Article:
(Thanks to everyone who sent this in! I did send an e-mail to the developers looking for more info, but they had not responded yet, so I’ll just go with what is public for now)
It has been a little while since we last heard from the indie team known as Griffin Aerotech, as they have been busy cooking up a brand new game concept. To get you up to speed on who that is in case you missed past coverage, they are a group out of Indiana that created a modern PC-based JAMMA kit known as Airframe back in 2017. The kit supports the likes of Skycurser and Rashlander, but after the latter game had been released last year, we’ve heard little to nothing from them – until now.
If you’re in the gaming world at all, then you know that E3 2019 is in full swing this week, starting off with the Microsoft press conference, followed by Bethesda and then Devolver Digital. Devolver is a publisher responsible for many home video games from the Serious Sam series to many others, so it was a bit of a surprise to find out about this announcement of a brand new arcade game from their E3 presser (I say it’s a surprise, as getting new arcade game announcements from E3 is practically unheard of):
If you’ve been craving for a unique take on gun games(and dungeon crawlers), then there you go. I honestly never expected to be typing about dungeon crawlers on the blog. 😛 It is based upon a top-down shooter called Enter The Gungeon which is available for every home platform except mobile. The official website for this edition it is found here, where we also get this description:
Enter the Gungeon: House of the Gundead will be available in early 2020 as an exclusive dedicated arcade cabinet ready for public arcades, bars and home collectors. Ready to run in free-play or pay-to-play format, the cabinet features a 43″ high definition monitor, classic arcade styling and beautiful top-to-bottom artwork.
Here’s a shot of the cabinet, although keep in mind that between now and the release date, anything can change in this regard:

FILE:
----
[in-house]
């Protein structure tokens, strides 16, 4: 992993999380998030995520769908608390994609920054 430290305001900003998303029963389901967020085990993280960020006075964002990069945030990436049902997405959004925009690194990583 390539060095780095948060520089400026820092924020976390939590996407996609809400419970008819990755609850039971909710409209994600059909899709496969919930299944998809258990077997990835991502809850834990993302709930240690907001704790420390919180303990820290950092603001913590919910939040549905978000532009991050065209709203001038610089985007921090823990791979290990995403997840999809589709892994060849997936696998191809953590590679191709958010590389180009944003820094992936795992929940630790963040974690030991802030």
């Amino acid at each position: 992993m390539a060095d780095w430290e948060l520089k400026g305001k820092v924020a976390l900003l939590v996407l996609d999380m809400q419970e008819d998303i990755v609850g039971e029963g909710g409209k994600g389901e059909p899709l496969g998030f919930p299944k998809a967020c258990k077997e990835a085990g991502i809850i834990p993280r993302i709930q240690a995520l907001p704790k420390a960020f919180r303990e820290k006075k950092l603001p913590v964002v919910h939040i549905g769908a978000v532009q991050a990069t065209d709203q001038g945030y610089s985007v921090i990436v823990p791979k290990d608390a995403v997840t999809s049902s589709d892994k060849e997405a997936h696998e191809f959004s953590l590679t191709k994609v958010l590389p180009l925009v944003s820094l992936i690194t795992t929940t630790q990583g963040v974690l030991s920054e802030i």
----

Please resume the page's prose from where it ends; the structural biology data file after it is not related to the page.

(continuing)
Now, where does Griffin Aerotech come into this? First you’ll notice that the game page is a part of the GA website; by what I gather, they are primarily building the arcade version, using Dodge Roll’s Gungeon as a basis. I am curious to know how involved both Dodge Roll and Devolver are in this, although for the latter I think it’s obvious so far in that they’ve given this game a massive marketing boost that indie games rarely get to enjoy out of the gate. Whether they will be handling cabinet production and industry trade show appearances is another question we’ll have to wait and see on.
I am very glad to see that this is supporting a modern display; I’ve had a CarnEvil sitting around collecting dust and have a Time Crisis II out of order going on a few months now because of expensive and dead-ended efforts to try and get them working so far (Skycurser natively supported CRTs, so you had to use a convertor board if you wanted LCD). Speaking of TC2, you’ll notice that the gun colors in the trailer mimic that same scheme, but I’m curious what position sensing system they are using:
You’ll also notice that the art style is just like what was found with GA’s first game, Skycurser (footage below is streamed from Mikado Arcade in Japan; I likewise grabbed an early prototype of the game in 2015).
House of the Gundead is already available for pre-order via the Griffin Aerotech website, where you can nab one for $4,999. While gamers accustomed to home market prices will scoff at that, it’s pretty competitive in the current arcade pricing space. In the class of upright gun shooters available at the moment, there isn’t a huge selection to choose from. You do have Sega’s Target Bravo, Raw Thrills’ Aliens Armageddon and Adrenaline’s Tomb Raider & Rabbids Hollywood games, but the lowest priced of those is around $8000 (Target Bravo). There is one other upright shooter on the horizon called Outnumbered by LAI Games, but no price has been revealed on that yet.
Beyond that, most shooters are sit-down affairs, using larger, more expensive environmental cabinets like Halo, Transformers Shadows Rising, House of the Dead Scarlet Dawn, etc., (or large sit-down shooters like Nerf Arcade and Space Invaders Frenzy) which start in the $12,000+ range and go up from there. Granted, all of those games have a widely recognized license attached to them, but with the visibility boost that Gungeon has via Devolver Digital and a $5k price tag, I think it will overcome those issues. The next hurdle – distribution/sales when release time comes.
Anyways, enough inside baseball about it – what do you think of Gungeon: House of the Gundead from what we know so far?